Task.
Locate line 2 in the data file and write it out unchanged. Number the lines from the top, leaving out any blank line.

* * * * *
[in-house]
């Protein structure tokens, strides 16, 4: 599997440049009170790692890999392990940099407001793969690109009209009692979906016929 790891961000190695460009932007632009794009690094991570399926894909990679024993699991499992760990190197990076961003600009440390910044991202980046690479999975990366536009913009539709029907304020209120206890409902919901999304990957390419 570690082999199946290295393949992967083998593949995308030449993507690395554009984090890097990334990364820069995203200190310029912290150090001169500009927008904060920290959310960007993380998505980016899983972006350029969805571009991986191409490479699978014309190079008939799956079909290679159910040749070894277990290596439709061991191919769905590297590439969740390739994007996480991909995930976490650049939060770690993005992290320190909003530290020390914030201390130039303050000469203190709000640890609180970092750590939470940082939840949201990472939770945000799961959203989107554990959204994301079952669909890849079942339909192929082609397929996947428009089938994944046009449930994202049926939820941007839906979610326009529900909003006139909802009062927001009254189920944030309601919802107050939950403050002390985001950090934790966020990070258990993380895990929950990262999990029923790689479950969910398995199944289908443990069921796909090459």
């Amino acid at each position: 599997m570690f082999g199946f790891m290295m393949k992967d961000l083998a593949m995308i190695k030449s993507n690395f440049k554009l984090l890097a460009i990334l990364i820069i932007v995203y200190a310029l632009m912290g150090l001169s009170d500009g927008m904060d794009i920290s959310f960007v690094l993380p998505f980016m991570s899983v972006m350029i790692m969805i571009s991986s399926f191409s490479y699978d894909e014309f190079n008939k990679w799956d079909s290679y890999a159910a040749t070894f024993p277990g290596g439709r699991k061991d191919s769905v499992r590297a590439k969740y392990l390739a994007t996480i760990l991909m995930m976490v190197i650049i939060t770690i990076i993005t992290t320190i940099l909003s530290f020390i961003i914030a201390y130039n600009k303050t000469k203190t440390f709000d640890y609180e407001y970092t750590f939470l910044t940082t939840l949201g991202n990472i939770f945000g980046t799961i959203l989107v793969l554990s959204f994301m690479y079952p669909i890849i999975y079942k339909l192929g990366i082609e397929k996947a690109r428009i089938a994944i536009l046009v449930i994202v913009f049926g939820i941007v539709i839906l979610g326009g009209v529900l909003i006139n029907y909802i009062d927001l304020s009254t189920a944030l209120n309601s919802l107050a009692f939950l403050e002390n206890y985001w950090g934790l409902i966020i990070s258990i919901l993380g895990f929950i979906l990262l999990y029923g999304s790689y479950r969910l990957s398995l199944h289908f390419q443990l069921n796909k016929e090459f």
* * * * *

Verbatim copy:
């Protein structure tokens, strides 16, 4: 599997440049009170790692890999392990940099407001793969690109009209009692979906016929 790891961000190695460009932007632009794009690094991570399926894909990679024993699991499992760990190197990076961003600009440390910044991202980046690479999975990366536009913009539709029907304020209120206890409902919901999304990957390419 570690082999199946290295393949992967083998593949995308030449993507690395554009984090890097990334990364820069995203200190310029912290150090001169500009927008904060920290959310960007993380998505980016899983972006350029969805571009991986191409490479699978014309190079008939799956079909290679159910040749070894277990290596439709061991191919769905590297590439969740390739994007996480991909995930976490650049939060770690993005992290320190909003530290020390914030201390130039303050000469203190709000640890609180970092750590939470940082939840949201990472939770945000799961959203989107554990959204994301079952669909890849079942339909192929082609397929996947428009089938994944046009449930994202049926939820941007839906979610326009529900909003006139909802009062927001009254189920944030309601919802107050939950403050002390985001950090934790966020990070258990993380895990929950990262999990029923790689479950969910398995199944289908443990069921796909090459």